“The object of the Author in the following pages has been to collect the most remarkable instances of those moral epidemics which have been excited, sometimes by one cause and sometimes by another, and to show how easily the masses have been led astray, and how imitative and gregarious men are, even in their infatuations and crimes,” wrote Charles. Mackay in the preface to the first edition of his Extraordinary Popular Delusions and the Madness of Crowds. I want to discuss a contemporary moral epidemic: the notion that increasing atmospheric concentrations of greenhouse gases, notably carbon dioxide, will have disastrous consequences for mankind and for the planet. This contemporary
“climate crusade” has much in common with the medieval crusades Mackay describes, with true believers, opportunists, cynics, money-hungry governments, manipulators of various types, and even children’s crusades.
I am a strong supporter of a clean environment. We need to be vigilant to keep our land, air and waters free of real pollution, particulates, heavy metals, pathogens, but carbon dioxide (CO2) is not one of these pollutants. Carbon is the stuff of life. Our bodies are made of carbon. Every day a normal human exhales around 1 kg of CO2 — the simplest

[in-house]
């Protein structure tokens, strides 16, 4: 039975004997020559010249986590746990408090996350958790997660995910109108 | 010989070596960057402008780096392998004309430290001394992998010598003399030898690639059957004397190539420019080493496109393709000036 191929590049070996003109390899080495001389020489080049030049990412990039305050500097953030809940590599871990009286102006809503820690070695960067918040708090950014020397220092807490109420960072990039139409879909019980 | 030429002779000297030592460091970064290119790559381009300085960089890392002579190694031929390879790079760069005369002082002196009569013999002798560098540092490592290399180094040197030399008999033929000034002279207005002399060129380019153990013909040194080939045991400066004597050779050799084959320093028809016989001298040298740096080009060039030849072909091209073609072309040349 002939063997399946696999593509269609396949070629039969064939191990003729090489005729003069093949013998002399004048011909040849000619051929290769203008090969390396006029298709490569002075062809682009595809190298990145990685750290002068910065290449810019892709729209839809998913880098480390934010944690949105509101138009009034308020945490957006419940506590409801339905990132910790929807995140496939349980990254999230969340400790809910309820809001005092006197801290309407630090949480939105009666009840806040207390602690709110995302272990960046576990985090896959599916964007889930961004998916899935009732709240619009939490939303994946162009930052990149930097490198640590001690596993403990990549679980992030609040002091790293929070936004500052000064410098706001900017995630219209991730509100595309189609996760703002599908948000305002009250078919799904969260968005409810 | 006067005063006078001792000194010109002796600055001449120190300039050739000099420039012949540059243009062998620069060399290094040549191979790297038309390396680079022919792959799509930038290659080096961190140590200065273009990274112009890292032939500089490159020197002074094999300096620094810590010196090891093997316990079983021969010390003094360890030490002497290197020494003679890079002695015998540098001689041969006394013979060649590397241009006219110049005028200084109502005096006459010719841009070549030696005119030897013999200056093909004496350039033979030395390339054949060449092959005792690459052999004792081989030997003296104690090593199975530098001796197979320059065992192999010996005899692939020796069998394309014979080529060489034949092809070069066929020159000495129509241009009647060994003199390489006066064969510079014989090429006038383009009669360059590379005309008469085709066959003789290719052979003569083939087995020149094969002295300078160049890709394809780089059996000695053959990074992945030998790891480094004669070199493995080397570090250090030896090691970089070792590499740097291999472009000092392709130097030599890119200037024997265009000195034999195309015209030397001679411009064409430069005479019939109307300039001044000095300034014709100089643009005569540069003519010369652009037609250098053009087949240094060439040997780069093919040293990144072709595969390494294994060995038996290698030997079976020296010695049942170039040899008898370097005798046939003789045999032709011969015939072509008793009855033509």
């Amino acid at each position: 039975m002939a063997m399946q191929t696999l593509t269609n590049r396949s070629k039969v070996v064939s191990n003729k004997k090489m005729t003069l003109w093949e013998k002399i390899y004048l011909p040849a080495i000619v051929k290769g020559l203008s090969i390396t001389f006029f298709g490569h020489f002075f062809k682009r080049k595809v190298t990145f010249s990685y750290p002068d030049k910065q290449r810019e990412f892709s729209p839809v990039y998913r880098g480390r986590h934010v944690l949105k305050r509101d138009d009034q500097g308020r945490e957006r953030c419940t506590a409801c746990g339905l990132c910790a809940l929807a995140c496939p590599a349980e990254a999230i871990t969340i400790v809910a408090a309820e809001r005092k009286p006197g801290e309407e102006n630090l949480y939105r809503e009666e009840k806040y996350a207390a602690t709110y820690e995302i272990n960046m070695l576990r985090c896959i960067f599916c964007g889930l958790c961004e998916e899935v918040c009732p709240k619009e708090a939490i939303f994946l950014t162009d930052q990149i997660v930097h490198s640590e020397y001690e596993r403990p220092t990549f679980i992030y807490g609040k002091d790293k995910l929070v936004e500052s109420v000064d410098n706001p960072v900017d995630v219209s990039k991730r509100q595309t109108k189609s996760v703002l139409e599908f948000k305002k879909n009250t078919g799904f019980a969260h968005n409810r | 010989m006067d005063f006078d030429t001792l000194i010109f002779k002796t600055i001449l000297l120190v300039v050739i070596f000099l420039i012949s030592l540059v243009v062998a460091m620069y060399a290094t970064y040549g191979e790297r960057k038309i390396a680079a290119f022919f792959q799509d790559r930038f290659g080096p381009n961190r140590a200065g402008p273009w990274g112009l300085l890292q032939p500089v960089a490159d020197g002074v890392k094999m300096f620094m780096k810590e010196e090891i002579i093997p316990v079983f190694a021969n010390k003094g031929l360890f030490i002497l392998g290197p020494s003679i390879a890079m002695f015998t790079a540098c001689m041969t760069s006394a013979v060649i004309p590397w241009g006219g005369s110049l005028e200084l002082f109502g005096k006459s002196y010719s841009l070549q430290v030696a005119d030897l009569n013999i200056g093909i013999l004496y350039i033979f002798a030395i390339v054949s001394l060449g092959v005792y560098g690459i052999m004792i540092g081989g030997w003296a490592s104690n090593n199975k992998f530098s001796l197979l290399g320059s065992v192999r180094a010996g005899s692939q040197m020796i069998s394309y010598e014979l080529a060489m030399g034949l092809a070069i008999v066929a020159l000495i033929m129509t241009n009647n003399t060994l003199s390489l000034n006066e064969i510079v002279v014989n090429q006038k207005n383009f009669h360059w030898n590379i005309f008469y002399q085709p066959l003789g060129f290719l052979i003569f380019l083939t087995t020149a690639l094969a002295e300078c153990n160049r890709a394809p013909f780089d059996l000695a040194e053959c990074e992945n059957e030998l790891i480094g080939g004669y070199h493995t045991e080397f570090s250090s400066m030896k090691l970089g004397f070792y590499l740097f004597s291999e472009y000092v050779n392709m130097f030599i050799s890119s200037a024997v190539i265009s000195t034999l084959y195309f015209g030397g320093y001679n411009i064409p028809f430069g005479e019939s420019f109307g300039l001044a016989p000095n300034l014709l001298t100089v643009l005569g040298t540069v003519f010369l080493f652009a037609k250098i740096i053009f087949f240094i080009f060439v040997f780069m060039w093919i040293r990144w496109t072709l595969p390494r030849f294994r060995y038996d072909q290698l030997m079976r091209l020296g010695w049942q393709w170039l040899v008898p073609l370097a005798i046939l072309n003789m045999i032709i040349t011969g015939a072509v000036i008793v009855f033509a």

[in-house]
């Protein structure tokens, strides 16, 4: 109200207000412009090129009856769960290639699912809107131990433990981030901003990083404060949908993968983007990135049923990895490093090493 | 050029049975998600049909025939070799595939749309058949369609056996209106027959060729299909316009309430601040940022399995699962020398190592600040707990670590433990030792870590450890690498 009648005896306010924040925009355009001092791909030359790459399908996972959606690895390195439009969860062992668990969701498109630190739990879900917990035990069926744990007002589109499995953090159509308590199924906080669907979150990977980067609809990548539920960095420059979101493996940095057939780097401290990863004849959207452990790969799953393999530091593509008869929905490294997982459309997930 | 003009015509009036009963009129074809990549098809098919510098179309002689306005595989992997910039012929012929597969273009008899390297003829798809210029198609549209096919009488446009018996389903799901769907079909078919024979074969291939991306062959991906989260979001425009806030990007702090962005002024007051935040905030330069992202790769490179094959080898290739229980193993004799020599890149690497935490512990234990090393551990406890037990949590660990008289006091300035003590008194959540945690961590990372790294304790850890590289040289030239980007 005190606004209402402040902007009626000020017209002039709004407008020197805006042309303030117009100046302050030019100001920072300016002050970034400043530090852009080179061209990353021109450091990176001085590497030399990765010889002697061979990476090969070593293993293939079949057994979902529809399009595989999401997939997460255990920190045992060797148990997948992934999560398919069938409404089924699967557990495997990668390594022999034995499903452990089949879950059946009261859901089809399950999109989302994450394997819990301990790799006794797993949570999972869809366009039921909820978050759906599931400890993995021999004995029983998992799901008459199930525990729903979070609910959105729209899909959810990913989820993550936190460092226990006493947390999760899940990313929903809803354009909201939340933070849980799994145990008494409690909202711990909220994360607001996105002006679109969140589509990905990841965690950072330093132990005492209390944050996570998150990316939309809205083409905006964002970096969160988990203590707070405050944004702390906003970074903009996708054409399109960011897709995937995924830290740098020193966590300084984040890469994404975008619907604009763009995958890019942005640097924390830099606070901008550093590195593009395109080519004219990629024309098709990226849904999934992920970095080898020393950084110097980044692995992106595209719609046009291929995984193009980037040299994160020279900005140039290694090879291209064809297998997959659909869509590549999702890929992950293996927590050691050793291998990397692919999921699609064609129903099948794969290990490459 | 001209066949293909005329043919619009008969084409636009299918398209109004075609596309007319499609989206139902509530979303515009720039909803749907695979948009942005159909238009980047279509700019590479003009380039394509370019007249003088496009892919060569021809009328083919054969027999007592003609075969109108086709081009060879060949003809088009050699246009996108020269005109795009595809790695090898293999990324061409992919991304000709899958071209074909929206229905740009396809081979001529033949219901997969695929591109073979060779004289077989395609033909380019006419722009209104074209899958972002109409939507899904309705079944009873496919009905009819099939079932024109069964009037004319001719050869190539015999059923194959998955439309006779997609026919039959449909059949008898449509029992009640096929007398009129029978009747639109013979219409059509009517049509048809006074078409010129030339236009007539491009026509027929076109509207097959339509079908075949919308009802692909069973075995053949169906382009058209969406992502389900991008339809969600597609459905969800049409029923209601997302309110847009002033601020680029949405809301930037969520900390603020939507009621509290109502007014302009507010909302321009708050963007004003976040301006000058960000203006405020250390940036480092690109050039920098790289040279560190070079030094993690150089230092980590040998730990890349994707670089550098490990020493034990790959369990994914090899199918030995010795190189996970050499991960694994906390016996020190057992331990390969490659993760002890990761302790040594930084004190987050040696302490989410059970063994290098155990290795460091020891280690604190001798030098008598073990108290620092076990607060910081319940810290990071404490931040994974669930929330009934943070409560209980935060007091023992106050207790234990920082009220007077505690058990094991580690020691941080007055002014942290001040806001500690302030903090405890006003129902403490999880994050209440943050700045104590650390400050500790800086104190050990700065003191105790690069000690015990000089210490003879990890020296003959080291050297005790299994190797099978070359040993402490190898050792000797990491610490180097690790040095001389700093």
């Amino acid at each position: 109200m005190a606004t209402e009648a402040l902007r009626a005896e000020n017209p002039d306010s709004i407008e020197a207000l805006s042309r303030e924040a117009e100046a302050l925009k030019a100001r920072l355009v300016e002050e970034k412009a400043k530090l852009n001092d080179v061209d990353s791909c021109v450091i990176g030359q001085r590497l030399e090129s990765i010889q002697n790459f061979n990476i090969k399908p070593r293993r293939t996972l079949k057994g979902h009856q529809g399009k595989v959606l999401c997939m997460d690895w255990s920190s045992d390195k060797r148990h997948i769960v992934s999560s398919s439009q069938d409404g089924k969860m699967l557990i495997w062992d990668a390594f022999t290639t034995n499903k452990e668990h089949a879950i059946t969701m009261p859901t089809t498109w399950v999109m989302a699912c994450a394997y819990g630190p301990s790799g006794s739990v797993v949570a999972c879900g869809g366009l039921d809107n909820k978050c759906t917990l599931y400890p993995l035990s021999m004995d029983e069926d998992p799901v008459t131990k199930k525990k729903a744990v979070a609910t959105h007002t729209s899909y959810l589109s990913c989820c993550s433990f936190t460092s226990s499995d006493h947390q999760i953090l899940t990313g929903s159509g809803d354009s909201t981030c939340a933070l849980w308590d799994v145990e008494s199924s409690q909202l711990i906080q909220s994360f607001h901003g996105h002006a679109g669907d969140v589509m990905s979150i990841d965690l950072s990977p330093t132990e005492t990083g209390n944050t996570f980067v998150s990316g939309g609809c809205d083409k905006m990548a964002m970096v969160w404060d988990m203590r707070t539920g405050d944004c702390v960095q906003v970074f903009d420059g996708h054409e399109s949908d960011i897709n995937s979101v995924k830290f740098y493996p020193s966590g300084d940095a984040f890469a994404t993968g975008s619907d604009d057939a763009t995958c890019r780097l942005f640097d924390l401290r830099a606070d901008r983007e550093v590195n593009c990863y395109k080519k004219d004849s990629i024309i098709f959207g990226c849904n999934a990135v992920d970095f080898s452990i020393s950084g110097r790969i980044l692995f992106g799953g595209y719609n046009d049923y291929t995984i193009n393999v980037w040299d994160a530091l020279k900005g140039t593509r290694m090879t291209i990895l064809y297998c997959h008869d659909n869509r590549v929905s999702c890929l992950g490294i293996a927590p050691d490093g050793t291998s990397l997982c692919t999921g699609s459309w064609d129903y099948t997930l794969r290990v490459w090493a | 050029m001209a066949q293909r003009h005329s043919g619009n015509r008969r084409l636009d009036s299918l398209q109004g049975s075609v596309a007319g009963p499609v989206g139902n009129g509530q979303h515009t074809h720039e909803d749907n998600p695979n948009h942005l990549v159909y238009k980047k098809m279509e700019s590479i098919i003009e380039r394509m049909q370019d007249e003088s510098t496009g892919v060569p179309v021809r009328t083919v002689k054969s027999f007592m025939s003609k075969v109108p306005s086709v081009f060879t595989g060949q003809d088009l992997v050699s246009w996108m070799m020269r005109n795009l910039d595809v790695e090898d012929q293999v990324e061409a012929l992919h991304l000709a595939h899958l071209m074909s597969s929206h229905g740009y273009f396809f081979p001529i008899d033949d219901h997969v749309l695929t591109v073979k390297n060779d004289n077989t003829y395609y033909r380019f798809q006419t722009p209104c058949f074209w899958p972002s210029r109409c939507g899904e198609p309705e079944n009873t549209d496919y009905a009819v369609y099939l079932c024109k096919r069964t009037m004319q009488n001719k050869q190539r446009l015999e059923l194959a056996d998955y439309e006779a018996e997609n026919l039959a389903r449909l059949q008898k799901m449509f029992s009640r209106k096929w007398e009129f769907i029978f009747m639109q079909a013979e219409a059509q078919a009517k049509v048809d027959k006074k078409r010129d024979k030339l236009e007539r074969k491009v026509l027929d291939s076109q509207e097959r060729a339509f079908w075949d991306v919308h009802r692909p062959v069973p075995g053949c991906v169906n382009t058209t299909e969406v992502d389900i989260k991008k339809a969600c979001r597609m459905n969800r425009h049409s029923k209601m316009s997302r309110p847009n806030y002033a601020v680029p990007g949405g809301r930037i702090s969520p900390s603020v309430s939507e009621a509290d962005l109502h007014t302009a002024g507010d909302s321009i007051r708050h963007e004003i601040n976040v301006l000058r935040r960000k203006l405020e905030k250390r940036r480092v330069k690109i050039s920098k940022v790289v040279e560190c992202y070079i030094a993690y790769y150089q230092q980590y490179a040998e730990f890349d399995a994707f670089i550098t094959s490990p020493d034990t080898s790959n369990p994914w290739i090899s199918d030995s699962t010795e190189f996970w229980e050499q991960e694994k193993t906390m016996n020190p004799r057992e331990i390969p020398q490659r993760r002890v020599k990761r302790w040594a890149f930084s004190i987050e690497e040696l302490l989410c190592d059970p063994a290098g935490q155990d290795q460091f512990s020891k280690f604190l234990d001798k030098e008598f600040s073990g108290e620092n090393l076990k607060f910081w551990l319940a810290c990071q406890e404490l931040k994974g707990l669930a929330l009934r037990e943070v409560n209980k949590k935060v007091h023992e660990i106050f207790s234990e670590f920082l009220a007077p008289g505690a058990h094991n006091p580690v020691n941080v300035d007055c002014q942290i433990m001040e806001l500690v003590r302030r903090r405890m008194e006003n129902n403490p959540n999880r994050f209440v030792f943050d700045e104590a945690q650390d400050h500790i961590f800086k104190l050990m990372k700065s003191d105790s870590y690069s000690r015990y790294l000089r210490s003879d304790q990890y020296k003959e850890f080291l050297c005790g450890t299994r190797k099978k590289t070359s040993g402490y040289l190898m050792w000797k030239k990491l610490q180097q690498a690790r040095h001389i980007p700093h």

chemically stable molecule of carbon in the earth’s atmosphere. Before the industrial period, the concentration of CO2 in the atmosphere was about 270 parts per million (ppm). At the present time, the concentration is about 390 ppm, 0.039% of all atmospheric molecules and less than 1% of that in our breath. About fifty million years ago, a brief moment in the long history of life on earth, geological evidence indicates, CO2 levels
were several thousand ppm, much higher than now. And life flourished abundantly.
For a full report in PDF by Professor William Happer, click here.